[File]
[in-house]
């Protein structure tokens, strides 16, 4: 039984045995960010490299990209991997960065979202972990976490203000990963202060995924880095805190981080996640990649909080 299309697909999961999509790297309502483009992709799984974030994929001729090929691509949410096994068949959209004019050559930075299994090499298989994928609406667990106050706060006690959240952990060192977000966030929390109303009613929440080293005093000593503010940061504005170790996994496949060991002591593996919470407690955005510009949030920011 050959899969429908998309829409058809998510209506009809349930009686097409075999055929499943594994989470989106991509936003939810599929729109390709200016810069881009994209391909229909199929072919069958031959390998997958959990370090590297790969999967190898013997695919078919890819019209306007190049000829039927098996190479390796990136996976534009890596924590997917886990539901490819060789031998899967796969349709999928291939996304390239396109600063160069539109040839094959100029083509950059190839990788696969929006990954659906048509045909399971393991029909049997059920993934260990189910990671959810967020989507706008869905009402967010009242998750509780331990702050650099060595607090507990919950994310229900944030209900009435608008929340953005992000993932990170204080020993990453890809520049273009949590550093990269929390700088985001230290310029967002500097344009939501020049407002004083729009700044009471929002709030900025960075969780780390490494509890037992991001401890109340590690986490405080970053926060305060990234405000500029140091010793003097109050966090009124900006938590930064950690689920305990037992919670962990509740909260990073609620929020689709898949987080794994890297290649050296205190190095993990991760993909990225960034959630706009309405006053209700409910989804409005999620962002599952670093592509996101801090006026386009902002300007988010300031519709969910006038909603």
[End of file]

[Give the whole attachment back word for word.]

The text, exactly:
[in-house]
């Protein structure tokens, strides 16, 4: 039984045995960010490299990209991997960065979202972990976490203000990963202060995924880095805190981080996640990649909080 299309697909999961999509790297309502483009992709799984974030994929001729090929691509949410096994068949959209004019050559930075299994090499298989994928609406667990106050706060006690959240952990060192977000966030929390109303009613929440080293005093000593503010940061504005170790996994496949060991002591593996919470407690955005510009949030920011 050959899969429908998309829409058809998510209506009809349930009686097409075999055929499943594994989470989106991509936003939810599929729109390709200016810069881009994209391909229909199929072919069958031959390998997958959990370090590297790969999967190898013997695919078919890819019209306007190049000829039927098996190479390796990136996976534009890596924590997917886990539901490819060789031998899967796969349709999928291939996304390239396109600063160069539109040839094959100029083509950059190839990788696969929006990954659906048509045909399971393991029909049997059920993934260990189910990671959810967020989507706008869905009402967010009242998750509780331990702050650099060595607090507990919950994310229900944030209900009435608008929340953005992000993932990170204080020993990453890809520049273009949590550093990269929390700088985001230290310029967002500097344009939501020049407002004083729009700044009471929002709030900025960075969780780390490494509890037992991001401890109340590690986490405080970053926060305060990234405000500029140091010793003097109050966090009124900006938590930064950690689920305990037992919670962990509740909260990073609620929020689709898949987080794994890297290649050296205190190095993990991760993909990225960034959630706009309405006053209700409910989804409005999620962002599952670093592509996101801090006026386009902002300007988010300031519709969910006038909603």